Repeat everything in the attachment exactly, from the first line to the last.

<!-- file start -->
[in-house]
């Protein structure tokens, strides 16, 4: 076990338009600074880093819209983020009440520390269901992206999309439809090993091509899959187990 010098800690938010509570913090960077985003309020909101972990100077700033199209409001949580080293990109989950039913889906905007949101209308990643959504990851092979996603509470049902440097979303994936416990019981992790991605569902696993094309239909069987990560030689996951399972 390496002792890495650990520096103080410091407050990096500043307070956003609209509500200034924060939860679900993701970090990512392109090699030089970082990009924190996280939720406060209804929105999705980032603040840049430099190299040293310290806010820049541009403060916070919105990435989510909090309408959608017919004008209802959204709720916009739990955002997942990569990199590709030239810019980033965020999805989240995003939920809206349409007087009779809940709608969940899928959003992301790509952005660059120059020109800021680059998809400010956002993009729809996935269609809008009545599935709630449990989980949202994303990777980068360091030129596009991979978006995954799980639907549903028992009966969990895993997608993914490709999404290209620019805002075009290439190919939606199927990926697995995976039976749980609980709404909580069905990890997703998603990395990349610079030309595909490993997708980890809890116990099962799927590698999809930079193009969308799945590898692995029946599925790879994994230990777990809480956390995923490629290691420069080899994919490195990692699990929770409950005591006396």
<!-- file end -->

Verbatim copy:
[in-house]
């Protein structure tokens, strides 16, 4: 076990338009600074880093819209983020009440520390269901992206999309439809090993091509899959187990 010098800690938010509570913090960077985003309020909101972990100077700033199209409001949580080293990109989950039913889906905007949101209308990643959504990851092979996603509470049902440097979303994936416990019981992790991605569902696993094309239909069987990560030689996951399972 390496002792890495650990520096103080410091407050990096500043307070956003609209509500200034924060939860679900993701970090990512392109090699030089970082990009924190996280939720406060209804929105999705980032603040840049430099190299040293310290806010820049541009403060916070919105990435989510909090309408959608017919004008209802959204709720916009739990955002997942990569990199590709030239810019980033965020999805989240995003939920809206349409007087009779809940709608969940899928959003992301790509952005660059120059020109800021680059998809400010956002993009729809996935269609809008009545599935709630449990989980949202994303990777980068360091030129596009991979978006995954799980639907549903028992009966969990895993997608993914490709999404290209620019805002075009290439190919939606199927990926697995995976039976749980609980709404909580069905990890997703998603990395990349610079030309595909490993997708980890809890116990099962799927590698999809930079193009969308799945590898692995029946599925790879994994230990777990809480956390995923490629290691420069080899994919490195990692699990929770409950005591006396």